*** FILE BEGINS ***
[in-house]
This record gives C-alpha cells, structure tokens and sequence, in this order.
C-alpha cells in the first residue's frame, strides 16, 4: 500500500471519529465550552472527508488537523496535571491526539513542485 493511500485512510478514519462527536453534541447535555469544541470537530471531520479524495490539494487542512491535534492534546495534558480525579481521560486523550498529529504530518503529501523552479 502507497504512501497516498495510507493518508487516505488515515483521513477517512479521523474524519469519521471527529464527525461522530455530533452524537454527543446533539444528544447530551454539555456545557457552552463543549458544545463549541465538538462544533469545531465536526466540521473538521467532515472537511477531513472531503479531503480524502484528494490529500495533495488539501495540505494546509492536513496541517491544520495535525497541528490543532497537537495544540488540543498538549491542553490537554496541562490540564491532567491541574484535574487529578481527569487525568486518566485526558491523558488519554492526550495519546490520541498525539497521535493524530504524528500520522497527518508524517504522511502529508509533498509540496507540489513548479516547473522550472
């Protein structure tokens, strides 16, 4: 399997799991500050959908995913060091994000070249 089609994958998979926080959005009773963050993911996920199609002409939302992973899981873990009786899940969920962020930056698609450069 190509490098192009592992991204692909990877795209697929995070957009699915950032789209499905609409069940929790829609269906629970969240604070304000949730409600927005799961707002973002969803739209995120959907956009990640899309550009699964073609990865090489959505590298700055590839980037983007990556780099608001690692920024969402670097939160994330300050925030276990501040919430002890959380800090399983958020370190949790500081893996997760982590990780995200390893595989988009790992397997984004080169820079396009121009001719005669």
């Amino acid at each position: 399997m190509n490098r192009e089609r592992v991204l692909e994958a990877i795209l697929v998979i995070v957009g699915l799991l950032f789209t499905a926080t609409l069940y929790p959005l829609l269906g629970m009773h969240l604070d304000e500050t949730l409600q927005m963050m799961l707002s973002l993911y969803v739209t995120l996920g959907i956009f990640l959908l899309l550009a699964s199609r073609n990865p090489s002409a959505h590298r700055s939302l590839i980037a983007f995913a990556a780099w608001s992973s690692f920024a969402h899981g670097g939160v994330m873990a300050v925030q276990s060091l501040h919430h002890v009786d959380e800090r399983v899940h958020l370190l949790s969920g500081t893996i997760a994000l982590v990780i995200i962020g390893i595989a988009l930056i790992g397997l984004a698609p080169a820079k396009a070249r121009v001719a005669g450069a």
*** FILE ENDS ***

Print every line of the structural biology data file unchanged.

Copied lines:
[in-house]
This record gives C-alpha cells, structure tokens and sequence, in this order.
C-alpha cells in the first residue's frame, strides 16, 4: 500500500471519529465550552472527508488537523496535571491526539513542485 493511500485512510478514519462527536453534541447535555469544541470537530471531520479524495490539494487542512491535534492534546495534558480525579481521560486523550498529529504530518503529501523552479 502507497504512501497516498495510507493518508487516505488515515483521513477517512479521523474524519469519521471527529464527525461522530455530533452524537454527543446533539444528544447530551454539555456545557457552552463543549458544545463549541465538538462544533469545531465536526466540521473538521467532515472537511477531513472531503479531503480524502484528494490529500495533495488539501495540505494546509492536513496541517491544520495535525497541528490543532497537537495544540488540543498538549491542553490537554496541562490540564491532567491541574484535574487529578481527569487525568486518566485526558491523558488519554492526550495519546490520541498525539497521535493524530504524528500520522497527518508524517504522511502529508509533498509540496507540489513548479516547473522550472
């Protein structure tokens, strides 16, 4: 399997799991500050959908995913060091994000070249 089609994958998979926080959005009773963050993911996920199609002409939302992973899981873990009786899940969920962020930056698609450069 190509490098192009592992991204692909990877795209697929995070957009699915950032789209499905609409069940929790829609269906629970969240604070304000949730409600927005799961707002973002969803739209995120959907956009990640899309550009699964073609990865090489959505590298700055590839980037983007990556780099608001690692920024969402670097939160994330300050925030276990501040919430002890959380800090399983958020370190949790500081893996997760982590990780995200390893595989988009790992397997984004080169820079396009121009001719005669």
């Amino acid at each position: 399997m190509n490098r192009e089609r592992v991204l692909e994958a990877i795209l697929v998979i995070v957009g699915l799991l950032f789209t499905a926080t609409l069940y929790p959005l829609l269906g629970m009773h969240l604070d304000e500050t949730l409600q927005m963050m799961l707002s973002l993911y969803v739209t995120l996920g959907i956009f990640l959908l899309l550009a699964s199609r073609n990865p090489s002409a959505h590298r700055s939302l590839i980037a983007f995913a990556a780099w608001s992973s690692f920024a969402h899981g670097g939160v994330m873990a300050v925030q276990s060091l501040h919430h002890v009786d959380e800090r399983v899940h958020l370190l949790s969920g500081t893996i997760a994000l982590v990780i995200i962020g390893i595989a988009l930056i790992g397997l984004a698609p080169a820079k396009a070249r121009v001719a005669g450069a």